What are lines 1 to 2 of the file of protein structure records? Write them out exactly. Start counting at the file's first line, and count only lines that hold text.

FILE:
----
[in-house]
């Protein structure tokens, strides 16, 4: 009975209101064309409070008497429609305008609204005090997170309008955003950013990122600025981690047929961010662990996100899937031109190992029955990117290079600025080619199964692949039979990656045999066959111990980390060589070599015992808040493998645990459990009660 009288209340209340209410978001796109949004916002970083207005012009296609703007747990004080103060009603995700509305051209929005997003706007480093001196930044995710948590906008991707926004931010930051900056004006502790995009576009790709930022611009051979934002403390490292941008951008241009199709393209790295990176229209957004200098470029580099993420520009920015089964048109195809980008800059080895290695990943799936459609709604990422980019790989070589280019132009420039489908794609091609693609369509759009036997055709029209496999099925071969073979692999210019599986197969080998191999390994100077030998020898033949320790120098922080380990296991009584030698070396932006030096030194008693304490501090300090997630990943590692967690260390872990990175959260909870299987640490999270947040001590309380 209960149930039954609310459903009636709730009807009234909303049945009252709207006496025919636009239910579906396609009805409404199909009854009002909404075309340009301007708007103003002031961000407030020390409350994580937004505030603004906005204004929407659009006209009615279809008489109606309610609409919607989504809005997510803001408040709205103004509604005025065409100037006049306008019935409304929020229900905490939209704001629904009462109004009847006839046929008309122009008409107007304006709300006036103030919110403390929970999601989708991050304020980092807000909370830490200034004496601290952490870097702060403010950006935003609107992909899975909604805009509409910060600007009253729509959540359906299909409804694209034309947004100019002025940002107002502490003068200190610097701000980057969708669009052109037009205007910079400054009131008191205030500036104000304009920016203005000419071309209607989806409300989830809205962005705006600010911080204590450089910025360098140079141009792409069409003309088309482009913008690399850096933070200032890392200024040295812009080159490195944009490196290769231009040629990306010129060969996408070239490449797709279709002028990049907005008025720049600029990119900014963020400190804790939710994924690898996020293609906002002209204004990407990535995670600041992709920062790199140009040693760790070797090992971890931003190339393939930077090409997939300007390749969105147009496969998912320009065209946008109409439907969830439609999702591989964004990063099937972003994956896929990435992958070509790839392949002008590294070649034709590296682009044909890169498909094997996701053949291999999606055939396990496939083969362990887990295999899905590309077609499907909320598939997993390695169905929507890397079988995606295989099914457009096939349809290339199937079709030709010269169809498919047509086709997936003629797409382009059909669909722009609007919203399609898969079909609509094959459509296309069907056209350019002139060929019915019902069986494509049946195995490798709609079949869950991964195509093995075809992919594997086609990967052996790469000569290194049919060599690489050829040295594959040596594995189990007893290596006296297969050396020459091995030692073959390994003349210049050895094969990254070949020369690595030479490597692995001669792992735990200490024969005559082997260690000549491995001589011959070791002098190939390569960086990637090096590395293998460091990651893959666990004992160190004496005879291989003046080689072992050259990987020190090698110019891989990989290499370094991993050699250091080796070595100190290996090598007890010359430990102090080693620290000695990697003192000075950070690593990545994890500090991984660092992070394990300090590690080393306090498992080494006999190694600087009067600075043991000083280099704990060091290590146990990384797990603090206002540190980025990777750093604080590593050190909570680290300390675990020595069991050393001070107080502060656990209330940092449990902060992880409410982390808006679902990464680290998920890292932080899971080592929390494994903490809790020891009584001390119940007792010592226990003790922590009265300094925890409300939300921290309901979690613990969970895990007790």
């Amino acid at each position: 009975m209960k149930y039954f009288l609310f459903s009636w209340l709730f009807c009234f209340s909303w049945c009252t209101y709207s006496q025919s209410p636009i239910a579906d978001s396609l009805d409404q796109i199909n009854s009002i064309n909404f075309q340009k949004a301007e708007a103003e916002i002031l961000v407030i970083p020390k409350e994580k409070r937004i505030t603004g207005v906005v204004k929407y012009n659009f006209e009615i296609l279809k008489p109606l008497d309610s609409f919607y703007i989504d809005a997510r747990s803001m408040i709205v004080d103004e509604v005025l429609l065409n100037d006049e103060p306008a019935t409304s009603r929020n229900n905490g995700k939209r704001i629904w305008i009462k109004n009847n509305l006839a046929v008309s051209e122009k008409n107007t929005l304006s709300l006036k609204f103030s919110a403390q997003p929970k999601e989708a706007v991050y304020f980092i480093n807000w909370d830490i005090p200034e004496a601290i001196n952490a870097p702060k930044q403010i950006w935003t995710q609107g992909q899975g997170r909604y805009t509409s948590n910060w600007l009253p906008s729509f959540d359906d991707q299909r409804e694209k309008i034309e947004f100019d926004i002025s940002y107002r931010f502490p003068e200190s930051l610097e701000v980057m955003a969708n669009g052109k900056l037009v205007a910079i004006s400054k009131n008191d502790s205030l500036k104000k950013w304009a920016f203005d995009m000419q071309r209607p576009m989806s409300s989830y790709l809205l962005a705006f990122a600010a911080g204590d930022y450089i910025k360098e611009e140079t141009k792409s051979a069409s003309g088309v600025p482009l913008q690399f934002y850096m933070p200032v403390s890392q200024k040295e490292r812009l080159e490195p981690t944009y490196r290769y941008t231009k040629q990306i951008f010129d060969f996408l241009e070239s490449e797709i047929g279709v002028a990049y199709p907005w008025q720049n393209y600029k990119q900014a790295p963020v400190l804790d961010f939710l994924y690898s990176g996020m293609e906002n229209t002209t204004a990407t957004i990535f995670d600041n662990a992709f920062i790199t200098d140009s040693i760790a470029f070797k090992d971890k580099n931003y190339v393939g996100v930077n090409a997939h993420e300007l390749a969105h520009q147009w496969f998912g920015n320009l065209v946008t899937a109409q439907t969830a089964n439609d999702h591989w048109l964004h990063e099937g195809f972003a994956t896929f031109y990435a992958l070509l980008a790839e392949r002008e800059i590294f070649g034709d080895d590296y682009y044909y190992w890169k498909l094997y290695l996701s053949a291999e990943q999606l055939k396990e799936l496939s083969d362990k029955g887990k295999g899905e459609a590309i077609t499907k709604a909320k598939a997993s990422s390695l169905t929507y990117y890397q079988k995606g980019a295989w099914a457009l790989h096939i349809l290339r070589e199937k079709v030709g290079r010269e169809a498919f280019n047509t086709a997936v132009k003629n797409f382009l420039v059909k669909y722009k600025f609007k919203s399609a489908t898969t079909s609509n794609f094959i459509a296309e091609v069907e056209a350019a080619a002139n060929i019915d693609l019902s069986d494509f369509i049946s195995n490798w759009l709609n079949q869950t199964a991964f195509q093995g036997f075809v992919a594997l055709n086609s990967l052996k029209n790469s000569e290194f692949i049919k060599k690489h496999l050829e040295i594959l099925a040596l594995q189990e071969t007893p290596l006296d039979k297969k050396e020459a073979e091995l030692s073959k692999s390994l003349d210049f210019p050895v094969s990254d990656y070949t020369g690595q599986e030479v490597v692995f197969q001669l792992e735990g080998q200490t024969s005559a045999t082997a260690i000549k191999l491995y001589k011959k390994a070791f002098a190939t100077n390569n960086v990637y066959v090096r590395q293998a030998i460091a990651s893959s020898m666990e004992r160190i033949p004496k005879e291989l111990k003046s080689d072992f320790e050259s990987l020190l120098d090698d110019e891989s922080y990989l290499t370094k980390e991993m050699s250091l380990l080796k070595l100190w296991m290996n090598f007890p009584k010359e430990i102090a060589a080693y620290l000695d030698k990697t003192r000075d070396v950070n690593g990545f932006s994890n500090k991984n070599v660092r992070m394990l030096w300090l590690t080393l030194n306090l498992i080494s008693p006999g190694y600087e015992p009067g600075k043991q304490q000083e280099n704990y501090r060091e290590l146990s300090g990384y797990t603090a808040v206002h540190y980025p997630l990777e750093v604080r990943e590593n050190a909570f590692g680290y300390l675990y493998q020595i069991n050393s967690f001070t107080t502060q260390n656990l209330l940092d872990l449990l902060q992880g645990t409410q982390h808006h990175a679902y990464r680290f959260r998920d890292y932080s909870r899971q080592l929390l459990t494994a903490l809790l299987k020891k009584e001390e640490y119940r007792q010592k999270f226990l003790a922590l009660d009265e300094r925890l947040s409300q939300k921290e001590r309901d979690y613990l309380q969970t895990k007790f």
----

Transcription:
[in-house]
């Protein structure tokens, strides 16, 4: 009975209101064309409070008497429609305008609204005090997170309008955003950013990122600025981690047929961010662990996100899937031109190992029955990117290079600025080619199964692949039979990656045999066959111990980390060589070599015992808040493998645990459990009660 009288209340209340209410978001796109949004916002970083207005012009296609703007747990004080103060009603995700509305051209929005997003706007480093001196930044995710948590906008991707926004931010930051900056004006502790995009576009790709930022611009051979934002403390490292941008951008241009199709393209790295990176229209957004200098470029580099993420520009920015089964048109195809980008800059080895290695990943799936459609709604990422980019790989070589280019132009420039489908794609091609693609369509759009036997055709029209496999099925071969073979692999210019599986197969080998191999390994100077030998020898033949320790120098922080380990296991009584030698070396932006030096030194008693304490501090300090997630990943590692967690260390872990990175959260909870299987640490999270947040001590309380 209960149930039954609310459903009636709730009807009234909303049945009252709207006496025919636009239910579906396609009805409404199909009854009002909404075309340009301007708007103003002031961000407030020390409350994580937004505030603004906005204004929407659009006209009615279809008489109606309610609409919607989504809005997510803001408040709205103004509604005025065409100037006049306008019935409304929020229900905490939209704001629904009462109004009847006839046929008309122009008409107007304006709300006036103030919110403390929970999601989708991050304020980092807000909370830490200034004496601290952490870097702060403010950006935003609107992909899975909604805009509409910060600007009253729509959540359906299909409804694209034309947004100019002025940002107002502490003068200190610097701000980057969708669009052109037009205007910079400054009131008191205030500036104000304009920016203005000419071309209607989806409300989830809205962005705006600010911080204590450089910025360098140079141009792409069409003309088309482009913008690399850096933070200032890392200024040295812009080159490195944009490196290769231009040629990306010129060969996408070239490449797709279709002028990049907005008025720049600029990119900014963020400190804790939710994924690898996020293609906002002209204004990407990535995670600041992709920062790199140009040693760790070797090992971890931003190339393939930077090409997939300007390749969105147009496969998912320009065209946008109409439907969830439609999702591989964004990063099937972003994956896929990435992958070509790839392949002008590294070649034709590296682009044909890169498909094997996701053949291999999606055939396990496939083969362990887990295999899905590309077609499907909320598939997993390695169905929507890397079988995606295989099914457009096939349809290339199937079709030709010269169809498919047509086709997936003629797409382009059909669909722009609007919203399609898969079909609509094959459509296309069907056209350019002139060929019915019902069986494509049946195995490798709609079949869950991964195509093995075809992919594997086609990967052996790469000569290194049919060599690489050829040295594959040596594995189990007893290596006296297969050396020459091995030692073959390994003349210049050895094969990254070949020369690595030479490597692995001669792992735990200490024969005559082997260690000549491995001589011959070791002098190939390569960086990637090096590395293998460091990651893959666990004992160190004496005879291989003046080689072992050259990987020190090698110019891989990989290499370094991993050699250091080796070595100190290996090598007890010359430990102090080693620290000695990697003192000075950070690593990545994890500090991984660092992070394990300090590690080393306090498992080494006999190694600087009067600075043991000083280099704990060091290590146990990384797990603090206002540190980025990777750093604080590593050190909570680290300390675990020595069991050393001070107080502060656990209330940092449990902060992880409410982390808006679902990464680290998920890292932080899971080592929390494994903490809790020891009584001390119940007792010592226990003790922590009265300094925890409300939300921290309901979690613990969970895990007790």